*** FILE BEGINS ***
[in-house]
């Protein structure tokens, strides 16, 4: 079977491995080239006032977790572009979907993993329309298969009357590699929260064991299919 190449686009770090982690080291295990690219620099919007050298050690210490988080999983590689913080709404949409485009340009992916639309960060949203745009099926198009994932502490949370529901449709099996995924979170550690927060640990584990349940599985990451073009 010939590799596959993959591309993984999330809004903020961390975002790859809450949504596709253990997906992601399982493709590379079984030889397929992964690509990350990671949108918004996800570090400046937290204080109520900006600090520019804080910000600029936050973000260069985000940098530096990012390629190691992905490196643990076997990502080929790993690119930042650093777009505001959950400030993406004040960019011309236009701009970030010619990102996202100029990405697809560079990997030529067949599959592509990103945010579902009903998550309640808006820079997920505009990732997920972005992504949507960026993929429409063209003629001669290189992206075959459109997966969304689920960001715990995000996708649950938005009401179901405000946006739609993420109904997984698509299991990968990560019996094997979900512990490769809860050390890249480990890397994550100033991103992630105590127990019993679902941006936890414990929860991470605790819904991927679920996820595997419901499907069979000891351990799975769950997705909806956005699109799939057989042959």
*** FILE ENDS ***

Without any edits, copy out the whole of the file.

[in-house]
């Protein structure tokens, strides 16, 4: 079977491995080239006032977790572009979907993993329309298969009357590699929260064991299919 190449686009770090982690080291295990690219620099919007050298050690210490988080999983590689913080709404949409485009340009992916639309960060949203745009099926198009994932502490949370529901449709099996995924979170550690927060640990584990349940599985990451073009 010939590799596959993959591309993984999330809004903020961390975002790859809450949504596709253990997906992601399982493709590379079984030889397929992964690509990350990671949108918004996800570090400046937290204080109520900006600090520019804080910000600029936050973000260069985000940098530096990012390629190691992905490196643990076997990502080929790993690119930042650093777009505001959950400030993406004040960019011309236009701009970030010619990102996202100029990405697809560079990997030529067949599959592509990103945010579902009903998550309640808006820079997920505009990732997920972005992504949507960026993929429409063209003629001669290189992206075959459109997966969304689920960001715990995000996708649950938005009401179901405000946006739609993420109904997984698509299991990968990560019996094997979900512990490769809860050390890249480990890397994550100033991103992630105590127990019993679902941006936890414990929860991470605790819904991927679920996820595997419901499907069979000891351990799975769950997705909806956005699109799939057989042959």